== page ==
A row has broken out among the four London Assembly political parties over the allocation of key scrutiny roles.
Last week’s election saw Labour win 11 seats on the 25-strong Assembly, making it the body’s biggest party, while the Conservatives came second with 9, followed by the Greens with three and two Liberal Democrats.
Following the election, the Assembly must meet to agree its chair and deputy chair, as well as those on its scrutiny committees which contain members of all parties.
On Friday the committee leaderships were shared between Assembly Members from the Conservative, Green and Liberal Democrat groups, with none of the roles allocated to the Labour group.
Len Duvall, Labour’s leader on the Assembly, blasted Green and Lib Dem AMs who he accused of “betraying the very people who put them in City Hall” by forming a “coalition” with the Tories.
He added: “What we essentially have here is a new coalition. It’s disappointing to see the Lib Dems and Greens backing the Tories this way – they had a choice and they’ve decided to go with those who want to weaken our public services.”
However the other parties insist they wanted to share the committee leaderships among all four parties based on the proportion of seats each has on the London Assembly and claim Labour walked away from talks “at the 11th hour.”
The proportional arrangement would have seen Labour chair five committees, the Conservatives four, and the Greens and Liberal Democrats one each in the first year of the new Assembly term.
Conservative Leader Susan Hall AM said: “It’s disappointing that Labour Members on the London Assembly have abdicated their responsibility to hold the Mayor to account.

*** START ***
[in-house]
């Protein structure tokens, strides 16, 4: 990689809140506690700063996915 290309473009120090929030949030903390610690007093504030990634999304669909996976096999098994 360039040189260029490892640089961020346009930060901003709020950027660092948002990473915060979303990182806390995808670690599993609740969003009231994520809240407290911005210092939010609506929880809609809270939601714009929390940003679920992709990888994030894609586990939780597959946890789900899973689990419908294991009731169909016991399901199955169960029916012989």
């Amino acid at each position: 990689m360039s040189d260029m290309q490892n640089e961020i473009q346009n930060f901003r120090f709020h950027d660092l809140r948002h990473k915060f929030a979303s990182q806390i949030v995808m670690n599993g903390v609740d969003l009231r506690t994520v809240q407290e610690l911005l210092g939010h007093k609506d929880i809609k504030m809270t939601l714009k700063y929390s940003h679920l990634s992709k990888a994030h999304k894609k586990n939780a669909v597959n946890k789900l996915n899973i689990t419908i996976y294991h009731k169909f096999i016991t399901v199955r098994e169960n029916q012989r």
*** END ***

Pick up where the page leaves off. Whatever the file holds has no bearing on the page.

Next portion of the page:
“Instead of agreeing to a fair deal on the Assembly’s committees, ensuring all Londoners’ views are represented, they’ve refused to chair a single one. It’s only been a week since the election, but they’ve already let Londoners down.”
Green Leader Caroline Russell AM said: ““City Hall Greens are strong believers in proportional representation and have worked hard to achieve a fair, and proportional, arrangement for our cross-party scrutiny work on behalf of Londoners.
“We hope Labour will come back to the table and fully participate in Assembly work to serve the interests of Londoners.”
Liberal Democrat Leader Caroline Pidgeon AM said: ““It is with sadness and regret that a four-party agreement has not been reached on the allocation of Chairs of Committees based on Assembly seats.
“Up to the eleventh hour every effort was made to reach such an agreement. I am only sorry that Labour have chosen not to join us.”
Duvall has insisted that the new arrangements wouldn’t stop his group from playing “a full role in scrutiny” of the Mayor and his agencies.